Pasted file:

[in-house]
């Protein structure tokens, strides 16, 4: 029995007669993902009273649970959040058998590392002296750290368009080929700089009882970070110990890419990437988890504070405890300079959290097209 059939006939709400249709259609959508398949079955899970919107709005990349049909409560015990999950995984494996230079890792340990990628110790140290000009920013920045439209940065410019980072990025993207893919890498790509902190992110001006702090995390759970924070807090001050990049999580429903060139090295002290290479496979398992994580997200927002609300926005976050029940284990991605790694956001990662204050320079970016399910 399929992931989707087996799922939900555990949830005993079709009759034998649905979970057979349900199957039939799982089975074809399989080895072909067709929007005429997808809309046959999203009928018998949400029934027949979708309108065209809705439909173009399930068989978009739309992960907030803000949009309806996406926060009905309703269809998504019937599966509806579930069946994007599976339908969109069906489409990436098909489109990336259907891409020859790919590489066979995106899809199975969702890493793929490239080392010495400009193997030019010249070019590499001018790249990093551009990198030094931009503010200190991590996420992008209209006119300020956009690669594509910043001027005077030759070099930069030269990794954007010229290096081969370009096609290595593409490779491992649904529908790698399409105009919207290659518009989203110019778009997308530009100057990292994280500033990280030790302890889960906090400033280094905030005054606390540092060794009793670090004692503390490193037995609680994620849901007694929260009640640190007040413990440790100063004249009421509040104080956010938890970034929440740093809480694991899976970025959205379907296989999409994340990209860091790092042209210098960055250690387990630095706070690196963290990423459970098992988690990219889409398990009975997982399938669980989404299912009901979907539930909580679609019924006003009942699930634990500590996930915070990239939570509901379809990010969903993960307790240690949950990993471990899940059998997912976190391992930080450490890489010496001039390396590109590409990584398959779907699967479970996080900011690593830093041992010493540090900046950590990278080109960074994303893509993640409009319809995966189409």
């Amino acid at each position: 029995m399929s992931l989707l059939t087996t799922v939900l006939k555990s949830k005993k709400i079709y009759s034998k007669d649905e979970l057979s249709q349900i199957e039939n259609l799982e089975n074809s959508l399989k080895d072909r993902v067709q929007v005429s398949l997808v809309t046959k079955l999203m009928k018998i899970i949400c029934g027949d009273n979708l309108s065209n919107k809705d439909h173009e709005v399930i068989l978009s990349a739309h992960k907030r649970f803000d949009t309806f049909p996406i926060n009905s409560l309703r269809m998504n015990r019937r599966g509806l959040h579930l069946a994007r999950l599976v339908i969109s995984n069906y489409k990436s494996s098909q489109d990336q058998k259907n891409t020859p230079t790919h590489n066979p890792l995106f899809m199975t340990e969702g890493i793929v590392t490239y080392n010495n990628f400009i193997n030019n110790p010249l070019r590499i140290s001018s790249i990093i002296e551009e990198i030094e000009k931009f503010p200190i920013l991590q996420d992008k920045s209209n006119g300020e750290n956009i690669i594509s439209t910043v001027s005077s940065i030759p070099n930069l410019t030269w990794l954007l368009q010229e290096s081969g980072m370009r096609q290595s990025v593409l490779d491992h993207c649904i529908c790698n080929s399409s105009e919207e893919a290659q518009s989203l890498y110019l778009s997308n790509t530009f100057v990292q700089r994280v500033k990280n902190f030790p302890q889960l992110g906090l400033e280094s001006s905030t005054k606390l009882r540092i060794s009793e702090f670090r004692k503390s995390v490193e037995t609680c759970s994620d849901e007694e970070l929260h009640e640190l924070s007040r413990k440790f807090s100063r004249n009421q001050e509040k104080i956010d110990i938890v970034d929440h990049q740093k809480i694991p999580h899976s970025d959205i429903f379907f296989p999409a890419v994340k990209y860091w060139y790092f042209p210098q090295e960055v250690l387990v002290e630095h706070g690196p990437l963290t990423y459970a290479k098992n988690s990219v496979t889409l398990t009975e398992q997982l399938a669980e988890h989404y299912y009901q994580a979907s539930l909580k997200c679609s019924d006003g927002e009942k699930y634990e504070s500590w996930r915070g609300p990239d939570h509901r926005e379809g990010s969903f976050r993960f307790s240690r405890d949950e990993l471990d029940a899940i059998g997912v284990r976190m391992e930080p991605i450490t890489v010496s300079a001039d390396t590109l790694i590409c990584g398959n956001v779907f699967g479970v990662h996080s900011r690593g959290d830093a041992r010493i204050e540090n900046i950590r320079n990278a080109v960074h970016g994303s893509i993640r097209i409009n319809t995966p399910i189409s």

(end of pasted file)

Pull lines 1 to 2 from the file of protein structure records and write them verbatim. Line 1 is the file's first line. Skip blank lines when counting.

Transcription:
[in-house]
């Protein structure tokens, strides 16, 4: 029995007669993902009273649970959040058998590392002296750290368009080929700089009882970070110990890419990437988890504070405890300079959290097209 059939006939709400249709259609959508398949079955899970919107709005990349049909409560015990999950995984494996230079890792340990990628110790140290000009920013920045439209940065410019980072990025993207893919890498790509902190992110001006702090995390759970924070807090001050990049999580429903060139090295002290290479496979398992994580997200927002609300926005976050029940284990991605790694956001990662204050320079970016399910 399929992931989707087996799922939900555990949830005993079709009759034998649905979970057979349900199957039939799982089975074809399989080895072909067709929007005429997808809309046959999203009928018998949400029934027949979708309108065209809705439909173009399930068989978009739309992960907030803000949009309806996406926060009905309703269809998504019937599966509806579930069946994007599976339908969109069906489409990436098909489109990336259907891409020859790919590489066979995106899809199975969702890493793929490239080392010495400009193997030019010249070019590499001018790249990093551009990198030094931009503010200190991590996420992008209209006119300020956009690669594509910043001027005077030759070099930069030269990794954007010229290096081969370009096609290595593409490779491992649904529908790698399409105009919207290659518009989203110019778009997308530009100057990292994280500033990280030790302890889960906090400033280094905030005054606390540092060794009793670090004692503390490193037995609680994620849901007694929260009640640190007040413990440790100063004249009421509040104080956010938890970034929440740093809480694991899976970025959205379907296989999409994340990209860091790092042209210098960055250690387990630095706070690196963290990423459970098992988690990219889409398990009975997982399938669980989404299912009901979907539930909580679609019924006003009942699930634990500590996930915070990239939570509901379809990010969903993960307790240690949950990993471990899940059998997912976190391992930080450490890489010496001039390396590109590409990584398959779907699967479970996080900011690593830093041992010493540090900046950590990278080109960074994303893509993640409009319809995966189409």